Wound and Light by Valerie Dodge-Reyna

"The wound is the place where the Light enters you"- Rumi

Today as I write I am mindful of the recent and present catastrophic disasters that are hemming in havoc at the borders of North America.  Harvey, Irma, Maria…are marching eerily to the same beat of the major earthquakes and raging forest fires.  I am personally affected by this as I await in silence to hear a word from my beloved family in Puerto Rico who have felt the heat of these epic storms, now twice with a few weeks.  The lights have gone out from a complete loss of power and in the face of hope. 

If you find yourself feeling numb about these events you are not alone.  The human mind cannot possibly comprehend what the earth is purging and the human heart has a certain capacity for what the feelings can hold.  

But there is gift. The gift of the wound. 

Like disasters, "the wound" is powerful enough to take us to the most important things in life.  To drink in the deeper water that satisfies our thirst, to the pearl of great price and to the buried treasure underneath the surface of what the eyes can see and the heart aches over.  

If you pay attention to the silent gestation that is happening beneath all the rubble, you will notice shimmers of light emerging out of the darkness.  The normal playing field of humanity has been leveled in these disasters and we are witnesses to something underneath the blankets of security, the inequality of power and false identities.  I have noticed a common thread of humility with glimpses of the true self and a collective strength that has resurrected from the mounds of debris.   As the images surface of those who are helping one another we are witnessing the truth in equality, the innate goodness of humankind, and the beauty of a united purpose.  Though incredibly hard, I am hearing what is sacred in the conversations; many who are saying “I have lost everything but what is most important now is helping others”.  But we know too well from 911 how temporary this awakening can be.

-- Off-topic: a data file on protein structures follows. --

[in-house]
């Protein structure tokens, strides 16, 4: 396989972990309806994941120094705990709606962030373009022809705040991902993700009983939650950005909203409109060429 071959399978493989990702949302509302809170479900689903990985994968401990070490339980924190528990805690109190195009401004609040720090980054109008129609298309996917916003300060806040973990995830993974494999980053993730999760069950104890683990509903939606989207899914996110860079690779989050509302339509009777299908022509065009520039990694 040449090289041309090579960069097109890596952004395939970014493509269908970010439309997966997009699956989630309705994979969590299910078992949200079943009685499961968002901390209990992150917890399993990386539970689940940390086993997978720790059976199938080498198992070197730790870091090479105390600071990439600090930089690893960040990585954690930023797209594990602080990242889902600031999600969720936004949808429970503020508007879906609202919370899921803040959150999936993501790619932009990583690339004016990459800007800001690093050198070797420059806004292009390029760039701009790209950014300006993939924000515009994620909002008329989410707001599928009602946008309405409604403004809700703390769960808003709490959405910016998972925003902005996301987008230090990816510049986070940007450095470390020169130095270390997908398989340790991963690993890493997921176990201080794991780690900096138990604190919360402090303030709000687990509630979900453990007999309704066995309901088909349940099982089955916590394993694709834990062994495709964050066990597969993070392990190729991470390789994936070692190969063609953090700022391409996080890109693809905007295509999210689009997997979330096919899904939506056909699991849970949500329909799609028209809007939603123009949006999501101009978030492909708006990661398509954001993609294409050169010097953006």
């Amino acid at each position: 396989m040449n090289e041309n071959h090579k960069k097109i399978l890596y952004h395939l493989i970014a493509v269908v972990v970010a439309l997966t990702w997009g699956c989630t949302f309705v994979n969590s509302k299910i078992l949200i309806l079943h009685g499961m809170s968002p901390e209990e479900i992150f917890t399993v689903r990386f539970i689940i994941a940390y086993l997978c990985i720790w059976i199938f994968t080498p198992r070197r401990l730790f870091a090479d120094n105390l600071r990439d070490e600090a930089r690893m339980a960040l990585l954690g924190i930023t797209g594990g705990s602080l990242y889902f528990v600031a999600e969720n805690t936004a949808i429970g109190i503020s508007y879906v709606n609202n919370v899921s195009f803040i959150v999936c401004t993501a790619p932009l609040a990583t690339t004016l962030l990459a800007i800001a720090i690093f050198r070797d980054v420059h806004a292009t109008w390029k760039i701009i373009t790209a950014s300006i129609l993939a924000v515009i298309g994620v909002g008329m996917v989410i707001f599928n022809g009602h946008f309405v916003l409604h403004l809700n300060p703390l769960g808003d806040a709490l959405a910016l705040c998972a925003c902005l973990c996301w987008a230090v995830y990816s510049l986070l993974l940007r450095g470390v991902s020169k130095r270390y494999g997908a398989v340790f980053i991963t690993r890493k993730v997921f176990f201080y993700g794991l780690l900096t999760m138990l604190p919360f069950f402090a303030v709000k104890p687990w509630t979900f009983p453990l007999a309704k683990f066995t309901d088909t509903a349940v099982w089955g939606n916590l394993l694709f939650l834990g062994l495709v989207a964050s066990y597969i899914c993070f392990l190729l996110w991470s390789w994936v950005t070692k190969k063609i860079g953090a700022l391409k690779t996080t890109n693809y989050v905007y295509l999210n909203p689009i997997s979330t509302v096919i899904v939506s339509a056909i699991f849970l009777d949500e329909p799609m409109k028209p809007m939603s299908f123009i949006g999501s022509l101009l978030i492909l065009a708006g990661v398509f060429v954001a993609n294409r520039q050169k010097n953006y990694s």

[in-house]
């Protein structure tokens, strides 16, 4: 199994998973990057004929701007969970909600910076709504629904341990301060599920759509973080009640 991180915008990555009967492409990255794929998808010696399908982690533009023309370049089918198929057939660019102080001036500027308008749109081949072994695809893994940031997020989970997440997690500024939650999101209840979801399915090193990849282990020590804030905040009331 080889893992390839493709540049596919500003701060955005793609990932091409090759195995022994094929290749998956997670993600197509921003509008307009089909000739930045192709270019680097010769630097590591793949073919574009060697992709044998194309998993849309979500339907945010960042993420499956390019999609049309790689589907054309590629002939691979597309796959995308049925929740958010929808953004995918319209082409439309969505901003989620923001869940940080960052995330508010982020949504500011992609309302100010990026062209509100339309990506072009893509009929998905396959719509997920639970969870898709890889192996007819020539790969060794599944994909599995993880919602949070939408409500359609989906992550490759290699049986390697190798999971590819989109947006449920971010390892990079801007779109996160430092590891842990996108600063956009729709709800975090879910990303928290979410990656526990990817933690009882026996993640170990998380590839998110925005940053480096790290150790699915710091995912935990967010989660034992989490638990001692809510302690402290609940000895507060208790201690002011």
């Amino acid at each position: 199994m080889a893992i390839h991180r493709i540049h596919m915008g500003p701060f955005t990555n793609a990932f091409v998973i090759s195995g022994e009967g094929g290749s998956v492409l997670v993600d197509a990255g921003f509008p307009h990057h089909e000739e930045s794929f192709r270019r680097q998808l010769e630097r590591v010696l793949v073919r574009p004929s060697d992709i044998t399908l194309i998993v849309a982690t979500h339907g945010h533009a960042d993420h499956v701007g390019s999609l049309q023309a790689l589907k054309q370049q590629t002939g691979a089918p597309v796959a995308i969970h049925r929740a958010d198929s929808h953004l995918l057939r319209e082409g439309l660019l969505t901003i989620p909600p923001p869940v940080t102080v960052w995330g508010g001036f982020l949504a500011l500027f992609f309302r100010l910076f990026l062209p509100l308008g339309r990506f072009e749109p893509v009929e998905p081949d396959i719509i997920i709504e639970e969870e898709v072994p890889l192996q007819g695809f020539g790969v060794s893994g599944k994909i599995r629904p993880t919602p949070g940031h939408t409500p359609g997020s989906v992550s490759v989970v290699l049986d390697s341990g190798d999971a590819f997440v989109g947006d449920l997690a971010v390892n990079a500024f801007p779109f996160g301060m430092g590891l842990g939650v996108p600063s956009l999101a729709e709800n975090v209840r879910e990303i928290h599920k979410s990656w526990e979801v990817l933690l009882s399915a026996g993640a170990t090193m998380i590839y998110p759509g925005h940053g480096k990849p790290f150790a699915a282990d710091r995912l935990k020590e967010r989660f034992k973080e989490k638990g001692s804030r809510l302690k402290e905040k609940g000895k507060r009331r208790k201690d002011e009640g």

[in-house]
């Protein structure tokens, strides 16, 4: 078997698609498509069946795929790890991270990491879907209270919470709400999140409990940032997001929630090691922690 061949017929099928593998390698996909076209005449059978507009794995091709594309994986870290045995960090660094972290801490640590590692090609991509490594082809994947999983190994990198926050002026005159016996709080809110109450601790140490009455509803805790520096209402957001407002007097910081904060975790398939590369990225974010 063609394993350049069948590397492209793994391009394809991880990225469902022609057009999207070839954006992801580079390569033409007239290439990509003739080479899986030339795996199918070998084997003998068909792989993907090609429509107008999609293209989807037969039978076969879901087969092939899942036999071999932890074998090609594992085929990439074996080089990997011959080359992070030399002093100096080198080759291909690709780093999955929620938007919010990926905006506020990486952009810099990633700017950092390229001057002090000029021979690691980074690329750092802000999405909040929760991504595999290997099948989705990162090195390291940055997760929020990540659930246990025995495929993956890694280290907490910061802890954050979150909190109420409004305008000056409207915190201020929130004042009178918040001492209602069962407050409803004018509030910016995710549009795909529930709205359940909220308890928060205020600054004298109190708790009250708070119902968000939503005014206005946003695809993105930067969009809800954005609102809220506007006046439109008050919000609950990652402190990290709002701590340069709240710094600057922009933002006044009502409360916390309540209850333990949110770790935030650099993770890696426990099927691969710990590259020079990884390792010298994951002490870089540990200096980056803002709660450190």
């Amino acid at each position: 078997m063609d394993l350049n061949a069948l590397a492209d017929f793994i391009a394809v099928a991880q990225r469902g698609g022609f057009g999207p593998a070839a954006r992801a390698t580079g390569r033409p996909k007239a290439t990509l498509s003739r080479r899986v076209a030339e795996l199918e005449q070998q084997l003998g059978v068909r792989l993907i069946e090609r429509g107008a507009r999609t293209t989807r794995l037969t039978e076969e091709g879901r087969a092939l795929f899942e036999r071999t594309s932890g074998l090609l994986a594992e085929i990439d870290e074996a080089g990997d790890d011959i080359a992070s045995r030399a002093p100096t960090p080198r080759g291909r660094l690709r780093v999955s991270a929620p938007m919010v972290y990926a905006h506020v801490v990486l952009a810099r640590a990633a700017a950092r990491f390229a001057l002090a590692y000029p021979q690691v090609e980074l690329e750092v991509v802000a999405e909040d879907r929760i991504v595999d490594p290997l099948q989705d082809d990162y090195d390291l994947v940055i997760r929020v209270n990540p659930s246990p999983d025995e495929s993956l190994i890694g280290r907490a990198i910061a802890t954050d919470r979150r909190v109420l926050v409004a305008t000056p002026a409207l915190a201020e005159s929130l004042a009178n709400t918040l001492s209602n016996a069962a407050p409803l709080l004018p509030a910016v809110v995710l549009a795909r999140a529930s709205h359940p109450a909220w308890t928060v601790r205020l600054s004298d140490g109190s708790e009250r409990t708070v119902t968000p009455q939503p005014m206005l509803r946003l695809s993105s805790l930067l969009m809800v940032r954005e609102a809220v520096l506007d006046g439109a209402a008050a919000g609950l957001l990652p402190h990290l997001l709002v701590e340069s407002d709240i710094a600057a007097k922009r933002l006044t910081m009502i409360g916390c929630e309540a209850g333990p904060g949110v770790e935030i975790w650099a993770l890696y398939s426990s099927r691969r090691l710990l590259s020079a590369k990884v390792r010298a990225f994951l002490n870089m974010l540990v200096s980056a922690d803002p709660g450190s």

Love your neighbor as yourself. 

Do you ever find that a daunting inquiry? 

I believe we only see as far as our wounds limit us.  So we try and think our way into living or we live into the limitations of a persona that has been shaped by these wounds perhaps without ever noticing them until one day like the earth our wounds cry out, "Mend my life"!  For most of us it takes a catastrophic event.

Again, there can be a gift in these events.   However, finding our true self does not have to enslave itself to disasters.   There are other ways to wake up.  If you pay attention, you will hear the voice calling you home. 

One day you finally knew
what you had to do, and began,
though the voices around you
kept shouting
their bad advice – – –
though the whole house
began to tremble
and you felt the old tug
at your ankles.
‘Mend my life!’
each voice cried.
But you didn’t stop.

You knew what you had to do,
though the wind pried
with its stiff fingers
at the very foundations – – –
though their melancholy
was terrible. It was already late
enough, and a wild night,
and the road full of fallen
branches and stones.

But little by little,
as you left their voices behind,
the stars began to burn
through the sheets of clouds,
and there was a new voice,
which you slowly
recognized as your own,
that kept you company
as you strode deeper and deeper
into the world,
determined to do
the only thing you could do – – – determined to save
the only life you could save.

The Journey by Mary Oliver

San Jaun, Puerto Rico-2013

San Jaun, Puerto Rico-2013